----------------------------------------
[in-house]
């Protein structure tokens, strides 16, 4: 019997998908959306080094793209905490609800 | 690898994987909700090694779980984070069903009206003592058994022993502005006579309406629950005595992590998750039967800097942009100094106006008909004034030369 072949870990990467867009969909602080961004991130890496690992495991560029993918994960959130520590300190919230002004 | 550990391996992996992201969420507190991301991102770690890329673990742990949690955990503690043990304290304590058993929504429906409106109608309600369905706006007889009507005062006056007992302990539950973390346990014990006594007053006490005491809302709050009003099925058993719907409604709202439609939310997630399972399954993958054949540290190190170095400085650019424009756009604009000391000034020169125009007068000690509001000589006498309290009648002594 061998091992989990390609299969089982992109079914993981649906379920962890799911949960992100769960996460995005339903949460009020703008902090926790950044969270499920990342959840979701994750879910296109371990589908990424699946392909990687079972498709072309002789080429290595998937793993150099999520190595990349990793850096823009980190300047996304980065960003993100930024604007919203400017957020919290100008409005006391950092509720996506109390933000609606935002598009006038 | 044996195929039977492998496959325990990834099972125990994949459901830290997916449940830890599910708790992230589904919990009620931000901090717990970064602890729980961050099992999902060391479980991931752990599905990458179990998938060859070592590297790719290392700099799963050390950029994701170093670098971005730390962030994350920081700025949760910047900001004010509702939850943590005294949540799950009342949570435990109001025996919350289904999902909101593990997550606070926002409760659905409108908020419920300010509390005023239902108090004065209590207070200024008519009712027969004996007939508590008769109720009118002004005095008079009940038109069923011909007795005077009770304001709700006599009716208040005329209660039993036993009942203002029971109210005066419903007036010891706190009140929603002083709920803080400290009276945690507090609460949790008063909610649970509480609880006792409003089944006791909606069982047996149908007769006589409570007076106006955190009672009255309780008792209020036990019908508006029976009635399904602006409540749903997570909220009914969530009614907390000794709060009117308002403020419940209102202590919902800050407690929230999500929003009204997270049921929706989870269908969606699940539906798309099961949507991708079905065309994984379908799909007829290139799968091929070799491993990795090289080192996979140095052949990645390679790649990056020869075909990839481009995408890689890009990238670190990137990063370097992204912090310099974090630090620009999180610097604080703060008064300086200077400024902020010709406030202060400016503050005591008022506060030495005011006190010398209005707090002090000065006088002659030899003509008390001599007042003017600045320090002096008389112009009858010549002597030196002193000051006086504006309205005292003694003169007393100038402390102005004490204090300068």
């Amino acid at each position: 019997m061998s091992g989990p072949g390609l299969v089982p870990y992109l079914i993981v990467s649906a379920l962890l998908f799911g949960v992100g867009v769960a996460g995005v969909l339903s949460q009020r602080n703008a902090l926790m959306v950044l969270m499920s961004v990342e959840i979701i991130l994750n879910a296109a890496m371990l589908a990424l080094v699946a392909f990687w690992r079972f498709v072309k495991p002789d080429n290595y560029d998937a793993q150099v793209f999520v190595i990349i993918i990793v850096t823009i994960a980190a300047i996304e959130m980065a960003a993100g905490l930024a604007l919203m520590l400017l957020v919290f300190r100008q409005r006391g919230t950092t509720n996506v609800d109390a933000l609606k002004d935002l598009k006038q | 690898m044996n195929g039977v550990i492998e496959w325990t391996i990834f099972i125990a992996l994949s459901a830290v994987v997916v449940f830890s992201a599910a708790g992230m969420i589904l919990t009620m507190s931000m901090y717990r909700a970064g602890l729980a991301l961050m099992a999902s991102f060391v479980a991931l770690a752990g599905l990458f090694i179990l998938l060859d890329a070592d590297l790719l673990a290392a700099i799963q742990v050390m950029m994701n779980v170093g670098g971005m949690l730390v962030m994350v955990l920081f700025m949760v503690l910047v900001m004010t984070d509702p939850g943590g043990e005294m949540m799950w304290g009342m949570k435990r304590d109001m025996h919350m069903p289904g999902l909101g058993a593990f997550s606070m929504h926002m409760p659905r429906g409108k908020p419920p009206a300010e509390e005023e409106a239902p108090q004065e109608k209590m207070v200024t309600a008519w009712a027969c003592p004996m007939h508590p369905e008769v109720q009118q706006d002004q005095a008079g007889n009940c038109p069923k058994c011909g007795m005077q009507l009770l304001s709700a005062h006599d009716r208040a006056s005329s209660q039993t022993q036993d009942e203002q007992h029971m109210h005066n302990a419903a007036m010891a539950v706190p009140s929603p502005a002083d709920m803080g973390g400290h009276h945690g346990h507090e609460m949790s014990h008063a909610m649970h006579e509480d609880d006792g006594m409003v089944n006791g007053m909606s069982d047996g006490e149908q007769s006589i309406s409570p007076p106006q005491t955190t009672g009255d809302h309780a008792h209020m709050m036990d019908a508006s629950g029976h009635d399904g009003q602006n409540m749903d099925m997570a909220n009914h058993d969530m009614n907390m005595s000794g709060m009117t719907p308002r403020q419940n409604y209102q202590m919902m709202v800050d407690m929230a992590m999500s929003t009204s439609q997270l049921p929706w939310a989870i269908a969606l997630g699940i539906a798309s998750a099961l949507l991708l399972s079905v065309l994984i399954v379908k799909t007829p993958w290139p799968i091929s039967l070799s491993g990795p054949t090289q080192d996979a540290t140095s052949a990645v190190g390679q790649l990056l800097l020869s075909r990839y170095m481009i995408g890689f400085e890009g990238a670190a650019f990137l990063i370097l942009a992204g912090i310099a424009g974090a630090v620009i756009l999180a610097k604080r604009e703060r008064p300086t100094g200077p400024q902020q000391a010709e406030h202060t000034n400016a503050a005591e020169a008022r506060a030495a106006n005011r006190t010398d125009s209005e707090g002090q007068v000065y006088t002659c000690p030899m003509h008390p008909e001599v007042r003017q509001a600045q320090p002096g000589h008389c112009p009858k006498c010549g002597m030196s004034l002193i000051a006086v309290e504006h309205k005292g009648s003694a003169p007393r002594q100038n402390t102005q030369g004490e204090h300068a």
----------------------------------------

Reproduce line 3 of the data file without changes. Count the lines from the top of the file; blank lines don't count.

């Amino acid at each position: 019997m061998s091992g989990p072949g390609l299969v089982p870990y992109l079914i993981v990467s649906a379920l962890l998908f799911g949960v992100g867009v769960a996460g995005v969909l339903s949460q009020r602080n703008a902090l926790m959306v950044l969270m499920s961004v990342e959840i979701i991130l994750n879910a296109a890496m371990l589908a990424l080094v699946a392909f990687w690992r079972f498709v072309k495991p002789d080429n290595y560029d998937a793993q150099v793209f999520v190595i990349i993918i990793v850096t823009i994960a980190a300047i996304e959130m980065a960003a993100g905490l930024a604007l919203m520590l400017l957020v919290f300190r100008q409005r006391g919230t950092t509720n996506v609800d109390a933000l609606k002004d935002l598009k006038q | 690898m044996n195929g039977v550990i492998e496959w325990t391996i990834f099972i125990a992996l994949s459901a830290v994987v997916v449940f830890s992201a599910a708790g992230m969420i589904l919990t009620m507190s931000m901090y717990r909700a970064g602890l729980a991301l961050m099992a999902s991102f060391v479980a991931l770690a752990g599905l990458f090694i179990l998938l060859d890329a070592d590297l790719l673990a290392a700099i799963q742990v050390m950029m994701n779980v170093g670098g971005m949690l730390v962030m994350v955990l920081f700025m949760v503690l910047v900001m004010t984070d509702p939850g943590g043990e005294m949540m799950w304290g009342m949570k435990r304590d109001m025996h919350m069903p289904g999902l909101g058993a593990f997550s606070m929504h926002m409760p659905r429906g409108k908020p419920p009206a300010e509390e005023e409106a239902p108090q004065e109608k209590m207070v200024t309600a008519w009712a027969c003592p004996m007939h508590p369905e008769v109720q009118q706006d002004q005095a008079g007889n009940c038109p069923k058994c011909g007795m005077q009507l009770l304001s709700a005062h006599d009716r208040a006056s005329s209660q039993t022993q036993d009942e203002q007992h029971m109210h005066n302990a419903a007036m010891a539950v706190p009140s929603p502005a002083d709920m803080g973390g400290h009276h945690g346990h507090e609460m949790s014990h008063a909610m649970h006579e509480d609880d006792g006594m409003v089944n006791g007053m909606s069982d047996g006490e149908q007769s006589i309406s409570p007076p106006q005491t955190t009672g009255d809302h309780a008792h209020m709050m036990d019908a508006s629950g029976h009635d399904g009003q602006n409540m749903d099925m997570a909220n009914h058993d969530m009614n907390m005595s000794g709060m009117t719907p308002r403020q419940n409604y209102q202590m919902m709202v800050d407690m929230a992590m999500s929003t009204s439609q997270l049921p929706w939310a989870i269908a969606l997630g699940i539906a798309s998750a099961l949507l991708l399972s079905v065309l994984i399954v379908k799909t007829p993958w290139p799968i091929s039967l070799s491993g990795p054949t090289q080192d996979a540290t140095s052949a990645v190190g390679q790649l990056l800097l020869s075909r990839y170095m481009i995408g890689f400085e890009g990238a670190a650019f990137l990063i370097l942009a992204g912090i310099a424009g974090a630090v620009i756009l999180a610097k604080r604009e703060r008064p300086t100094g200077p400024q902020q000391a010709e406030h202060t000034n400016a503050a005591e020169a008022r506060a030495a106006n005011r006190t010398d125009s209005e707090g002090q007068v000065y006088t002659c000690p030899m003509h008390p008909e001599v007042r003017q509001a600045q320090p002096g000589h008389c112009p009858k006498c010549g002597m030196s004034l002193i000051a006086v309290e504006h309205k005292g009648s003694a003169p007393r002594q100038n402390t102005q030369g004490e204090h300068a």